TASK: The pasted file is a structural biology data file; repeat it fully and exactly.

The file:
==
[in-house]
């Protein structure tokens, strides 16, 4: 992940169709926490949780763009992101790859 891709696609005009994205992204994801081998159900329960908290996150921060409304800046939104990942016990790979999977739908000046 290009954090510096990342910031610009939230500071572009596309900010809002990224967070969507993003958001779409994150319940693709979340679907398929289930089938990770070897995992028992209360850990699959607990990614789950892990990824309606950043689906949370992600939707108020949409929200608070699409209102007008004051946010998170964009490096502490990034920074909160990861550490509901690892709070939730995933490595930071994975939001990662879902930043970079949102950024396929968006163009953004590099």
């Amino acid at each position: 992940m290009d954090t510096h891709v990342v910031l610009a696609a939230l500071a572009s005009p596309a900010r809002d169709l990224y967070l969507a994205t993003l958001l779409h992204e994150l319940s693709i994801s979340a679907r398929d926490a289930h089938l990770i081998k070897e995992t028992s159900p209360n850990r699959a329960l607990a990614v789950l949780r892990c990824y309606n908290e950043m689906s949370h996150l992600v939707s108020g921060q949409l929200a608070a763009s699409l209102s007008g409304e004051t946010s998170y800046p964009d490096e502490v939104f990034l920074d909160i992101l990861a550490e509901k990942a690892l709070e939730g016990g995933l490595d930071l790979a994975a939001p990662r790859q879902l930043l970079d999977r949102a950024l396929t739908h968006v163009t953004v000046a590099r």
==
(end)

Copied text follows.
[in-house]
């Protein structure tokens, strides 16, 4: 992940169709926490949780763009992101790859 891709696609005009994205992204994801081998159900329960908290996150921060409304800046939104990942016990790979999977739908000046 290009954090510096990342910031610009939230500071572009596309900010809002990224967070969507993003958001779409994150319940693709979340679907398929289930089938990770070897995992028992209360850990699959607990990614789950892990990824309606950043689906949370992600939707108020949409929200608070699409209102007008004051946010998170964009490096502490990034920074909160990861550490509901690892709070939730995933490595930071994975939001990662879902930043970079949102950024396929968006163009953004590099």
């Amino acid at each position: 992940m290009d954090t510096h891709v990342v910031l610009a696609a939230l500071a572009s005009p596309a900010r809002d169709l990224y967070l969507a994205t993003l958001l779409h992204e994150l319940s693709i994801s979340a679907r398929d926490a289930h089938l990770i081998k070897e995992t028992s159900p209360n850990r699959a329960l607990a990614v789950l949780r892990c990824y309606n908290e950043m689906s949370h996150l992600v939707s108020g921060q949409l929200a608070a763009s699409l209102s007008g409304e004051t946010s998170y800046p964009d490096e502490v939104f990034l920074d909160i992101l990861a550490e509901k990942a690892l709070e939730g016990g995933l490595d930071l790979a994975a939001p990662r790859q879902l930043l970079d999977r949102a950024l396929t739908h968006v163009t953004v000046a590099r």